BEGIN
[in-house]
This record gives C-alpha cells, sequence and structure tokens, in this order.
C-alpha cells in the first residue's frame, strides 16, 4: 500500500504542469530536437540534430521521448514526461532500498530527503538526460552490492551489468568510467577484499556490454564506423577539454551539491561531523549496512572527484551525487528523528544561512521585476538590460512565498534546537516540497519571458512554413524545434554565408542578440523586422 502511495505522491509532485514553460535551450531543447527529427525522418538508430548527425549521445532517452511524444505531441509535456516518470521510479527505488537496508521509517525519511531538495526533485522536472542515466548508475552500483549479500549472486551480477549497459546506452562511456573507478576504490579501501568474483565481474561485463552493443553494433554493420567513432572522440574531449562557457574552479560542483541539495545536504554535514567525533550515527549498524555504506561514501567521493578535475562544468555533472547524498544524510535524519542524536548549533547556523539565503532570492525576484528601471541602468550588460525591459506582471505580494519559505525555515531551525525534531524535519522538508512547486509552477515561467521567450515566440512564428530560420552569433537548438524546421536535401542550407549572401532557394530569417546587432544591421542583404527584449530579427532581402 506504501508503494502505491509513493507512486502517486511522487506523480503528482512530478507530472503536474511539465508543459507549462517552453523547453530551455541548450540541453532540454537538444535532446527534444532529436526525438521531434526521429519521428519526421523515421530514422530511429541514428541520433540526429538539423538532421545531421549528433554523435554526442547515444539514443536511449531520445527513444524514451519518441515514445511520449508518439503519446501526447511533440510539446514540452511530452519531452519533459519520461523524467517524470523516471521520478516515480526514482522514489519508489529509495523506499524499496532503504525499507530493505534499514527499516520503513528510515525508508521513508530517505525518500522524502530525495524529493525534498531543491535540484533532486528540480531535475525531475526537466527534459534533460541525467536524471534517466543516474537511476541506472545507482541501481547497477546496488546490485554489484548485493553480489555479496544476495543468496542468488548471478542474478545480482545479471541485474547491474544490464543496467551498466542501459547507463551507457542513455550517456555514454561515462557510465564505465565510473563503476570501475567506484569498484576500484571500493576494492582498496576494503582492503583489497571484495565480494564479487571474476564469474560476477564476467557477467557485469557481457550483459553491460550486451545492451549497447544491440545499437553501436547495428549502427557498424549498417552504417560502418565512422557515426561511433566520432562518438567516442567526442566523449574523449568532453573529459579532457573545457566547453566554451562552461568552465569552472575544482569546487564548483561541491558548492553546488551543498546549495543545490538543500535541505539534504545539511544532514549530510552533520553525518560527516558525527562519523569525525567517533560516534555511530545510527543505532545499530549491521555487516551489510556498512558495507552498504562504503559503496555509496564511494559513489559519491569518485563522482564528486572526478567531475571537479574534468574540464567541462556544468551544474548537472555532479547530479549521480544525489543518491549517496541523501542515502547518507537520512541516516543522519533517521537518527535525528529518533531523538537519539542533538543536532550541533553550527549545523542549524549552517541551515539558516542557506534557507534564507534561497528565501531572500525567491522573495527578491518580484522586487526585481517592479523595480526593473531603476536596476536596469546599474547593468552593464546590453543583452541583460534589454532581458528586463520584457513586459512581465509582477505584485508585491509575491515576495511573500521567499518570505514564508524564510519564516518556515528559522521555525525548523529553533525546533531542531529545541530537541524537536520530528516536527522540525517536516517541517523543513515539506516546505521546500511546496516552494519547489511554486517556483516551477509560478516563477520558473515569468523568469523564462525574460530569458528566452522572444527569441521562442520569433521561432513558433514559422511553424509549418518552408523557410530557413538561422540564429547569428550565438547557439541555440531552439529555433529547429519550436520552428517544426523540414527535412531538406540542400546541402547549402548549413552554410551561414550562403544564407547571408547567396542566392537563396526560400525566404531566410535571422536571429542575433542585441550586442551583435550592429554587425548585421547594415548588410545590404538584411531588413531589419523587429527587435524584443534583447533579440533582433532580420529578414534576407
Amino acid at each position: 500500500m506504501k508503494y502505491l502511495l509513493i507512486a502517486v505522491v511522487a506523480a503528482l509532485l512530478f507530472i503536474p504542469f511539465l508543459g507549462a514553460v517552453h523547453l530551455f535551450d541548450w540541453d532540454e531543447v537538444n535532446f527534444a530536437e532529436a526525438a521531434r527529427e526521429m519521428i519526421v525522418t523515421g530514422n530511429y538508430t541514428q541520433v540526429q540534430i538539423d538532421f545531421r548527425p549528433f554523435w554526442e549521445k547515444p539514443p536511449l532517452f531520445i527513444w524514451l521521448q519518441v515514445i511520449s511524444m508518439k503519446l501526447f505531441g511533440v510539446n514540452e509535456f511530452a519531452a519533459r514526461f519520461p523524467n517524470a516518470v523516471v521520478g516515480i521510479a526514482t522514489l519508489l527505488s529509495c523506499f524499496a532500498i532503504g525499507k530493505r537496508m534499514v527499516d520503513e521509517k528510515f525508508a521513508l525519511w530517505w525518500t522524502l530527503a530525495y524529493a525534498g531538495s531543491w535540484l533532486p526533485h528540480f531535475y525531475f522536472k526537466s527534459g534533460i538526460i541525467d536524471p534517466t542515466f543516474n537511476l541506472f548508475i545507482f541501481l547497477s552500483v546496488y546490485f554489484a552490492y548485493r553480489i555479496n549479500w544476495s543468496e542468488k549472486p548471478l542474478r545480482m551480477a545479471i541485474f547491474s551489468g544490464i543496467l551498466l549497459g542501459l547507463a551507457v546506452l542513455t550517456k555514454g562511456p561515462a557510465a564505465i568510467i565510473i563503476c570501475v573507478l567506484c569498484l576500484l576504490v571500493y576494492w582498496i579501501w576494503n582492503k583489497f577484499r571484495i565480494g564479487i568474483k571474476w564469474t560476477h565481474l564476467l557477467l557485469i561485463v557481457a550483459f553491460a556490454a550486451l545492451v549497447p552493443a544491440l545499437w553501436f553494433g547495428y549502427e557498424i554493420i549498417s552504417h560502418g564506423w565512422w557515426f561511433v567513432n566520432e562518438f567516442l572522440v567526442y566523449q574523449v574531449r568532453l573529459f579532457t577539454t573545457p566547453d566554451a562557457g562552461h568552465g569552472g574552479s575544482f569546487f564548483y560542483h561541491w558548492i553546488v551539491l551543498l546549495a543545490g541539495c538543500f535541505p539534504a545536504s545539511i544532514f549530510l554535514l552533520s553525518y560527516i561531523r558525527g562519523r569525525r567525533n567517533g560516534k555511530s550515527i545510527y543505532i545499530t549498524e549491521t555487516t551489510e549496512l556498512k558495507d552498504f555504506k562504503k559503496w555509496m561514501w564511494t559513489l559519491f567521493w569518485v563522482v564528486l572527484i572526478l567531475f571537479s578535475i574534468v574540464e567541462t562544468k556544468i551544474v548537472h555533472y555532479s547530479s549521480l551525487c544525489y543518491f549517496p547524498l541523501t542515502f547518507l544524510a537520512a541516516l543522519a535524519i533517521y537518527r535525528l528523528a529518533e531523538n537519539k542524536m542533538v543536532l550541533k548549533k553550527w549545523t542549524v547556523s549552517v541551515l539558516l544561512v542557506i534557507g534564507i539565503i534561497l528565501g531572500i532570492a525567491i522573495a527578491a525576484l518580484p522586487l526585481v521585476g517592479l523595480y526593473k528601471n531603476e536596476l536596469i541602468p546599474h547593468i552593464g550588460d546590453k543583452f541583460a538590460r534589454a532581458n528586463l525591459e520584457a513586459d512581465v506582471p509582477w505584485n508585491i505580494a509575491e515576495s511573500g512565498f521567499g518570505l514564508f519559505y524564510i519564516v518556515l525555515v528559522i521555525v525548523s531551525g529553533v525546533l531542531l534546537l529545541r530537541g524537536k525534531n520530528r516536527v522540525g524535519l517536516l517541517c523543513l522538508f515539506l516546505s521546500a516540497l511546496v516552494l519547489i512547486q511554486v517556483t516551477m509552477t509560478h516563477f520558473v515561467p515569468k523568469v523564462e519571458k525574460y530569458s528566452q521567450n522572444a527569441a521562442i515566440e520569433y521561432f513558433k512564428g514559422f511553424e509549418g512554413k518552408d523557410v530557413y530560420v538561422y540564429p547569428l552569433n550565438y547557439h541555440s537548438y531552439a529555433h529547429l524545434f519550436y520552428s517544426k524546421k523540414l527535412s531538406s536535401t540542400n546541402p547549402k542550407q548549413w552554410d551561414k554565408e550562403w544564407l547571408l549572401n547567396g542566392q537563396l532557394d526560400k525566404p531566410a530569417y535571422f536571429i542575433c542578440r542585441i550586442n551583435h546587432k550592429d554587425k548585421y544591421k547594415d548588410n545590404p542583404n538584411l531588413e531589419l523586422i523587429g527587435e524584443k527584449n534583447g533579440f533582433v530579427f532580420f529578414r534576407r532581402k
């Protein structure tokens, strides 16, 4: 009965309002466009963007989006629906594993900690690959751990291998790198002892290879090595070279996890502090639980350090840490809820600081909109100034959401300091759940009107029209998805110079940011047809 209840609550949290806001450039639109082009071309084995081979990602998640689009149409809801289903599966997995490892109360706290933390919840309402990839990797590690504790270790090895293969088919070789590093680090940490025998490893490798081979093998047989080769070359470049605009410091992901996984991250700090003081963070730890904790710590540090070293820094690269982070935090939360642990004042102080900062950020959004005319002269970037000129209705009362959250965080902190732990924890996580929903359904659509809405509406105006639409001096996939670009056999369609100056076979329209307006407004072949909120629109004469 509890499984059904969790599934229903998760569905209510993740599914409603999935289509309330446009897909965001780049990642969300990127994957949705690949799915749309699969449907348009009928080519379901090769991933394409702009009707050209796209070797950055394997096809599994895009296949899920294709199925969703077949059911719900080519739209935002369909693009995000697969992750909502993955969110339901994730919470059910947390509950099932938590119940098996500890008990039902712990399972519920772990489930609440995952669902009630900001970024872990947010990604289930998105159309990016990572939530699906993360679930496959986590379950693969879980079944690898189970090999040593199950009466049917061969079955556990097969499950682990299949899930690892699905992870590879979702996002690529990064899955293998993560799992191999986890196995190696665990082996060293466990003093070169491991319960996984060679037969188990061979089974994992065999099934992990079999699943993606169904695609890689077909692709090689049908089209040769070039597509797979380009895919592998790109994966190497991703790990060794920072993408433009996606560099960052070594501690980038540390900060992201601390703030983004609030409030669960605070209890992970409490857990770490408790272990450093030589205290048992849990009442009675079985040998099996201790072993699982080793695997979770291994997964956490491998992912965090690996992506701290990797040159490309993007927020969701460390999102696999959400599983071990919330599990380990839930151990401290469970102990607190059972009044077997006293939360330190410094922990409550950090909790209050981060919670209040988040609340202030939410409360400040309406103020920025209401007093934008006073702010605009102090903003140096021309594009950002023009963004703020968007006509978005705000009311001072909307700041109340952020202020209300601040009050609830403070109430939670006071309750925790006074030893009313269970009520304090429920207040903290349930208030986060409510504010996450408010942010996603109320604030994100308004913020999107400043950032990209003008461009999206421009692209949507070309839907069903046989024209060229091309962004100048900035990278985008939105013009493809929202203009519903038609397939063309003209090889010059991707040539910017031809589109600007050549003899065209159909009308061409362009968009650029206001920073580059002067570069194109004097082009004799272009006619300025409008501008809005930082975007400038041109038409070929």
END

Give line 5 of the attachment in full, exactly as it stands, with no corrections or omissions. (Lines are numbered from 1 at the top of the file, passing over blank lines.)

């Protein structure tokens, strides 16, 4: 009965309002466009963007989006629906594993900690690959751990291998790198002892290879090595070279996890502090639980350090840490809820600081909109100034959401300091759940009107029209998805110079940011047809 209840609550949290806001450039639109082009071309084995081979990602998640689009149409809801289903599966997995490892109360706290933390919840309402990839990797590690504790270790090895293969088919070789590093680090940490025998490893490798081979093998047989080769070359470049605009410091992901996984991250700090003081963070730890904790710590540090070293820094690269982070935090939360642990004042102080900062950020959004005319002269970037000129209705009362959250965080902190732990924890996580929903359904659509809405509406105006639409001096996939670009056999369609100056076979329209307006407004072949909120629109004469 509890499984059904969790599934229903998760569905209510993740599914409603999935289509309330446009897909965001780049990642969300990127994957949705690949799915749309699969449907348009009928080519379901090769991933394409702009009707050209796209070797950055394997096809599994895009296949899920294709199925969703077949059911719900080519739209935002369909693009995000697969992750909502993955969110339901994730919470059910947390509950099932938590119940098996500890008990039902712990399972519920772990489930609440995952669902009630900001970024872990947010990604289930998105159309990016990572939530699906993360679930496959986590379950693969879980079944690898189970090999040593199950009466049917061969079955556990097969499950682990299949899930690892699905992870590879979702996002690529990064899955293998993560799992191999986890196995190696665990082996060293466990003093070169491991319960996984060679037969188990061979089974994992065999099934992990079999699943993606169904695609890689077909692709090689049908089209040769070039597509797979380009895919592998790109994966190497991703790990060794920072993408433009996606560099960052070594501690980038540390900060992201601390703030983004609030409030669960605070209890992970409490857990770490408790272990450093030589205290048992849990009442009675079985040998099996201790072993699982080793695997979770291994997964956490491998992912965090690996992506701290990797040159490309993007927020969701460390999102696999959400599983071990919330599990380990839930151990401290469970102990607190059972009044077997006293939360330190410094922990409550950090909790209050981060919670209040988040609340202030939410409360400040309406103020920025209401007093934008006073702010605009102090903003140096021309594009950002023009963004703020968007006509978005705000009311001072909307700041109340952020202020209300601040009050609830403070109430939670006071309750925790006074030893009313269970009520304090429920207040903290349930208030986060409510504010996450408010942010996603109320604030994100308004913020999107400043950032990209003008461009999206421009692209949507070309839907069903046989024209060229091309962004100048900035990278985008939105013009493809929202203009519903038609397939063309003209090889010059991707040539910017031809589109600007050549003899065209159909009308061409362009968009650029206001920073580059002067570069194109004097082009004799272009006619300025409008501008809005930082975007400038041109038409070929």